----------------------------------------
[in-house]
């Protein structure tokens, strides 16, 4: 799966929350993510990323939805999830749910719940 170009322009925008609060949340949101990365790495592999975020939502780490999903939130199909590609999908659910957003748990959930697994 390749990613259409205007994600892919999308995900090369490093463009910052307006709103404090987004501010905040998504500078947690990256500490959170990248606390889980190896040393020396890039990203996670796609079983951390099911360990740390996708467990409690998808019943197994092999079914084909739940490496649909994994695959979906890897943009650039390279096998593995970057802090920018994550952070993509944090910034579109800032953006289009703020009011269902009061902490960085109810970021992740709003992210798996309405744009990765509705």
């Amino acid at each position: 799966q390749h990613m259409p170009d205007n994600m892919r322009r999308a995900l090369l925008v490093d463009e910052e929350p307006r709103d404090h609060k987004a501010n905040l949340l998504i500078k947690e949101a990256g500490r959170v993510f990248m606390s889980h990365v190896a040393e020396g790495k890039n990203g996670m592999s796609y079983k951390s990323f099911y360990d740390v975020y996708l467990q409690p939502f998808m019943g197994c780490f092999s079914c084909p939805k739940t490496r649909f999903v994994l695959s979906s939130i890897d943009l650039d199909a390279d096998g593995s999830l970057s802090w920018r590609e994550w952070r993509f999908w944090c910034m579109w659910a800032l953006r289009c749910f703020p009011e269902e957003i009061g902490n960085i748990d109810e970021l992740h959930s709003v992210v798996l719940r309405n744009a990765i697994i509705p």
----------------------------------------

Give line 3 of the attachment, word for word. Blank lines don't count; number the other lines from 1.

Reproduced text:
């Amino acid at each position: 799966q390749h990613m259409p170009d205007n994600m892919r322009r999308a995900l090369l925008v490093d463009e910052e929350p307006r709103d404090h609060k987004a501010n905040l949340l998504i500078k947690e949101a990256g500490r959170v993510f990248m606390s889980h990365v190896a040393e020396g790495k890039n990203g996670m592999s796609y079983k951390s990323f099911y360990d740390v975020y996708l467990q409690p939502f998808m019943g197994c780490f092999s079914c084909p939805k739940t490496r649909f999903v994994l695959s979906s939130i890897d943009l650039d199909a390279d096998g593995s999830l970057s802090w920018r590609e994550w952070r993509f999908w944090c910034m579109w659910a800032l953006r289009c749910f703020p009011e269902e957003i009061g902490n960085i748990d109810e970021l992740h959930s709003v992210v798996l719940r309405n744009a990765i697994i509705p």